When it comes to functionality, I find the Maranez Samui Diver to be on par with other watches in its price range. The crown had some grittiness to it upon arrival, but I unscrewed it and gave it a couple of shots of compressed air, and it seems to be better. Traction is easy to get and the crown is easy to grasp even though it screws down into the case. With bezel teeth such as this, the grip will never be a concern and the action is pretty smooth as micros go. The insert is sapphire, and lumed underneath, though not fully as you will see in the lume shot.
Housed inside the fairly plain case back (which I don’t mind at all) is the Seiko NH35, the workhorse, blah, blah, blah. If I seem jaded, I apologize, but I have talked about the NH35 probably more than any other movement ever on this website, and that is because I review a lot of microbrands, and this movement is widely used, especially for budget-minded watches like this. Simply, if you do not mind not having great accuracy, the movement is otherwise solid, and if any problems do arise, easy and extremely affordable to replace.
We did it. We finally made it to the end of the review. Whew! This is one of the reasons I did not intend to review this piece, as I knew I would have to go into a lot of backstories, but I will say I am glad I purchased this piece and glad I decided to review it here. No, this is not a Doxa replacement, especially in this configuration, but neither are the others. We can argue about pricing and profit all day long, and debate whether the Doxa is actually worth $1400 more, but at the end of the day, if you want the real thing, then I guess it is worth it. To me, these are fun pieces, no matter what version you choose, and as many of you have witnessed over the years, $400 micros have come a long way, and this one is no exception.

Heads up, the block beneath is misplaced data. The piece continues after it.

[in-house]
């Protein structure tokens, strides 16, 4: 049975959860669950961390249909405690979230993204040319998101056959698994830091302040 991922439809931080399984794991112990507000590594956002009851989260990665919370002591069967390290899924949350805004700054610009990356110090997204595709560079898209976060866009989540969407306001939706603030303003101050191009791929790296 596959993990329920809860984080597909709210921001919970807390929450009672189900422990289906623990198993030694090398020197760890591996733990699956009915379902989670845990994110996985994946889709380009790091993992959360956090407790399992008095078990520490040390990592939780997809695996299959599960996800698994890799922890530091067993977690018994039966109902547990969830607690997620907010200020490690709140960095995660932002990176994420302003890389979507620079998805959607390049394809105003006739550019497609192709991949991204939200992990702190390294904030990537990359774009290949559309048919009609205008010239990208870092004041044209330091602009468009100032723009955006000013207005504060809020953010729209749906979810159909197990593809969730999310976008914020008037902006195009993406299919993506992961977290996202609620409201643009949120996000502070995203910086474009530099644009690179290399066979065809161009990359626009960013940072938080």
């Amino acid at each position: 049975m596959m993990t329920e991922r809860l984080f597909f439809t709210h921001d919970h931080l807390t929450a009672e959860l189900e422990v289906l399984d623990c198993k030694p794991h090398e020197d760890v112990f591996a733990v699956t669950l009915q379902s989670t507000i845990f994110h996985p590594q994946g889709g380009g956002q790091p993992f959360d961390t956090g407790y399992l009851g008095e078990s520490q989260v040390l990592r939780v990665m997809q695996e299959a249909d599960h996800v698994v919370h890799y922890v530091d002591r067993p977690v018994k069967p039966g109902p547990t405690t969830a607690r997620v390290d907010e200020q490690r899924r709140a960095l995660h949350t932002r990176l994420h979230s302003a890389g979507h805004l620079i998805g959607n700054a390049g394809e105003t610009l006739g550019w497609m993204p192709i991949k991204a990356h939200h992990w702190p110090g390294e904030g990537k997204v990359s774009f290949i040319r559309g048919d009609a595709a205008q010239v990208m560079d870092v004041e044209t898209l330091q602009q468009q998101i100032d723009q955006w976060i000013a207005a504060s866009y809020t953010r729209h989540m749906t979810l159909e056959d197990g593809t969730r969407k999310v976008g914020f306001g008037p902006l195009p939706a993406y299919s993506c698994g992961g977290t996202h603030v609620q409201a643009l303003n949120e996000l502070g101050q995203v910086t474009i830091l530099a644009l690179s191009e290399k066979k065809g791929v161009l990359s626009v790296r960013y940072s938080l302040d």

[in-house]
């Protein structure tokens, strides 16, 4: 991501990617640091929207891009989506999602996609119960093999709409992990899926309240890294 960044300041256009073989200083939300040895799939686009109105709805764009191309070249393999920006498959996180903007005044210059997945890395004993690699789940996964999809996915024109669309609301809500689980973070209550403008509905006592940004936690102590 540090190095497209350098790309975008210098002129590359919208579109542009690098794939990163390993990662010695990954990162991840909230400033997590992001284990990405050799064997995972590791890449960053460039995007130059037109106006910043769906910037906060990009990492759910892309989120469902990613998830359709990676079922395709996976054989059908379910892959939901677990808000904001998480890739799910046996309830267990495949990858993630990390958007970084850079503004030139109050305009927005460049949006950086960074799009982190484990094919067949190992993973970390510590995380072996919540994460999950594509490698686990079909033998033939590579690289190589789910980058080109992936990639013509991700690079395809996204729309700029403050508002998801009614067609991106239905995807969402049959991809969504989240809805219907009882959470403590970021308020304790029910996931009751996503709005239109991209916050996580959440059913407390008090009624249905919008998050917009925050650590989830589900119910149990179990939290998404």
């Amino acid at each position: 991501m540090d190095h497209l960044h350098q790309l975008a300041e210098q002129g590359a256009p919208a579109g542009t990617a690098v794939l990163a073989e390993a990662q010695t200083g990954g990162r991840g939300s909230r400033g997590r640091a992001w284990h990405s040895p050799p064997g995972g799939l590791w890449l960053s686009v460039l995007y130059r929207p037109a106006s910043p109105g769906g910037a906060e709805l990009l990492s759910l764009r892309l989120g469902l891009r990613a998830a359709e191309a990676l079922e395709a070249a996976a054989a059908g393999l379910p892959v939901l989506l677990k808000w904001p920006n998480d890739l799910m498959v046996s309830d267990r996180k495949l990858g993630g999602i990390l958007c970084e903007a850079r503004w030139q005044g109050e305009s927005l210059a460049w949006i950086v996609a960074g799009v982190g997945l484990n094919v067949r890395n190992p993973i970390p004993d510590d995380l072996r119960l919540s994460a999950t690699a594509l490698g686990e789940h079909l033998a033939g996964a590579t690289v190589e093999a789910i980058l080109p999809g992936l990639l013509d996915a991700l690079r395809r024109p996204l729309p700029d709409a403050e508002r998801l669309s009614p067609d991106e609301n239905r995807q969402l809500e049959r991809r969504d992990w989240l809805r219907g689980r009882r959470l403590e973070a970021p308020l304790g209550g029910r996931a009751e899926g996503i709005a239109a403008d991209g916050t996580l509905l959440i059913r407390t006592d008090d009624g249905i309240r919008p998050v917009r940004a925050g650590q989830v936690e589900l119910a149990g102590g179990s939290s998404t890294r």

I thoroughly enjoy this Maranez Samui Diver and I have been contemplating the Army version in DLC (if they ever come back in stock), and for the price, they are built well and hard to beat. To those that hate this because you are a Doxa fanboy, I completely understand, but it was only a matter of time that factories started producing homages to the iconic dive watch brand, much like they do with so many other iconic brands. I don’t think these take away from the real thing, and I still will probably purchase the real deal one day when I get around to it, but in the meantime, I will have fun wearing this mashup.